The British command decided to widely use the principle of surprise. The troops were to leave their bases at night, but at night they had to land on a little-explored part of the coast. Due to the threat from enemy submarines, it was decided to abandon the advance shipboard artillery preparation, hoping for surprise.
Hamilton planned to cover the right flank of the Turkish army (the Essad Pasha group), which occupied the area from Ari-Bourne to the southern extremity of Suvla bay. In order to distract the enemy’s attention, they decided to conduct distracting operations on the section between Helles metro station and Ari-Bournou, on the plot plot of Helles and in the Gulf of Saros. Meanwhile, the ANZAC was supposed to strike at 4 km south of Suvla, and the 9 corps was to land in the bay of Suvla. The combined efforts of the ANZAC and IX Corps, that is, the shock group in 65 thousand bayonets, were supposed to discard the advanced parts of the Turks and cover the Essada Pasha group, surrounding the Sari-Bair massif from the north. Then the Allies were to capture Akbash, a port on the Sea of Marmara, in the rear of the 5 Turkish army.
The main strike north of the Australian-New Zealand Corps was to be delivered by the 10-th, 11-i, 53-i and 54-i infantry divisions. The ANZAC was reinforced by the 13 Infantry Division and the 29 Indian Brigade. The British 29 and 42 Infantry Divisions, together with two French divisions, were to attack the enemy on the southern tip of the peninsula in the Kritii area.
The final plan envisaged the landing of the 34 th brigade in the very bay of Suvla, and the 32 th and 33 th brigade - on the Nibrunesi section. After occupying the Lala Baba hill, these units were to develop an offensive to the north. Artillery support was provided by monitors, old cruisers and destroyers. Australian troops were to take the hill of Sari-Bair. General Birdwood reinforced the 13 Infantry Division and the 29 Indian Brigade in addition to the two Australian-New Zealand divisions (five brigades). For the attack in his sector in the main direction, Birdwood singled out 2 / 3 with all its forces, in total 25, in total, thousand bayonets.
The British were wrong about the weakness of the Turkish defense in the area. The Sari-Baira Upland, which dominates Maidos and Nagara, was one of the three main fortified positions on the peninsula at that time. The first fortified strip was the heights of Achi-Baba, the second - the fortified strip of the Sari-Baira hills, and finally, the third strip stretched from Bulair to Gallipoli. The German-Turkish command has long since completed work to strengthen the three defensive lines, and especially took care of the possible strong strengthening of the Sari-Bair and Suvla regions. It was also prepared for the defense of the valley of Anafarta. Strong and well-placed artillery batteries were prepared, which swept the Anafart Plain and the approaches to the hills of Sari-Bair.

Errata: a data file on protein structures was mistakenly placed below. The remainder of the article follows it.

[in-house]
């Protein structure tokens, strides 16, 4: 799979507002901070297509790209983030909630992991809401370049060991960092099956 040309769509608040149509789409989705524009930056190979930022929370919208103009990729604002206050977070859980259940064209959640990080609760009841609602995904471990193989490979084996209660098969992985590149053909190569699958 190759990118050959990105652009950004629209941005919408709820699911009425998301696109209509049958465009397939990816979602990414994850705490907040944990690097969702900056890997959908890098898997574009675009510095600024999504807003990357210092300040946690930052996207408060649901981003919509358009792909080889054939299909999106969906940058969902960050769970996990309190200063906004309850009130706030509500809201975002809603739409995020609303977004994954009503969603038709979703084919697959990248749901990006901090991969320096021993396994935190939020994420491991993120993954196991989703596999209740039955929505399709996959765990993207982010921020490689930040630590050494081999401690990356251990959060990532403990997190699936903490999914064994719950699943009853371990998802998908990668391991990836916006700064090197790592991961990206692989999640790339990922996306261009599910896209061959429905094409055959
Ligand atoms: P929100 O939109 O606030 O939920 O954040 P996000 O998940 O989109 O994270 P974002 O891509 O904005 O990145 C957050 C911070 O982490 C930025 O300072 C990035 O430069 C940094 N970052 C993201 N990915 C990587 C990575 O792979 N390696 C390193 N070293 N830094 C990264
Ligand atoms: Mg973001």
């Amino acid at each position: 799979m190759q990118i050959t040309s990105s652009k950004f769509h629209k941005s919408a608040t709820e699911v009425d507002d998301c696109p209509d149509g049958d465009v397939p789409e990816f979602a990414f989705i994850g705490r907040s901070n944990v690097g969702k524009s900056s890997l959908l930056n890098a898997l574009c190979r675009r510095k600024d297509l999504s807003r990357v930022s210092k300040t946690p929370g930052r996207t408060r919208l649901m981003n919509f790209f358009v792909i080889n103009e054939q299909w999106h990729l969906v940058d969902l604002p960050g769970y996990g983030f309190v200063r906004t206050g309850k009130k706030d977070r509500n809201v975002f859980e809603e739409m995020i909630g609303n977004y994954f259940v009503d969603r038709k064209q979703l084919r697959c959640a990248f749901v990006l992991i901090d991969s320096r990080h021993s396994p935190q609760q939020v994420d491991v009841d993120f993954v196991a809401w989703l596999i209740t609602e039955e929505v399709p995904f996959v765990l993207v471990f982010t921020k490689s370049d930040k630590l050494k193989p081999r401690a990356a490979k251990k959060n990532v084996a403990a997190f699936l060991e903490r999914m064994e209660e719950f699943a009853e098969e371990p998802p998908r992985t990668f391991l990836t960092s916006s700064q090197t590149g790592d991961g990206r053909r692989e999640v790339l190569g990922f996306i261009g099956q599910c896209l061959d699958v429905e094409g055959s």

Sanders army was seriously strengthened. Divisions, badly damaged in previous battles, were replaced. The forces of 5 Army Sanders were brought to the 15 divisions. In addition, 1-i and 2-i Turkish armies were still stationed in Thrace, ready to give the 5-i army new reinforcements.
The 5 Army occupied two fortified sectors: 1) southern on the front of Helles metro station 6 - 8 km defended 5 infantry divisions: 1-I, 10-i, 13-I and 14-i, having 8-i in reserve infantry division; 2) northern Ari-Burnu front, 6 - 5 km, defended 3 infantry divisions: 16-I and 19-i, having in reserve 5-th infantry division; 3) the remaining six divisions made up a mobile reserve for parrying a possible enemy strike.
Of the free divisions, three divisions were located on the Asian coast: the 2-I and 3-I infantry divisions were in the first echelon, and the 11-i division was in reserve. On the European coast in reserve were located: 9-I infantry division at Kum-Tepe and 2) 4-I division - at Kayal-Tepe. The right flank on the side of the Suvla bay of the Essad Pasha group was provided by a specially formed separate unit of Major Willmer, consisting of 3 battalions, 4 batteries and 1 squadrons (3,5 thousand people). On the Gulf of Saros in the area of Bulair, which caused particular concern to the Turkish command, was the 16 th army corps as part of the 7 th and 12 th infantry divisions. To the north was stationed 6-I infantry division with a cavalry brigade. The Turks have improved the supply routes, have corrected the roads, the transport has been adjusted. The transport was carried out by land by pack transport and the sea.
In this case, the German-Turkish command guessed about the plans of the enemy. Sanders denounced: “General Hamilton essentially has only two bridgeheads - Sedd-el-Bar and Gaba-Tepe. It was quite obvious that he would try to expand them. In order to achieve success at Gaba-Tepe, it can be considered probable that he will try to land in the bay of Suvla and advance to Anafarta. We know that he had considerable reinforcements. ”
Thus, the Turkish army had a good defense, strong reserves and guessed about the plans of the enemy. Therefore, the Allied operation was doomed to defeat.
To be continued ...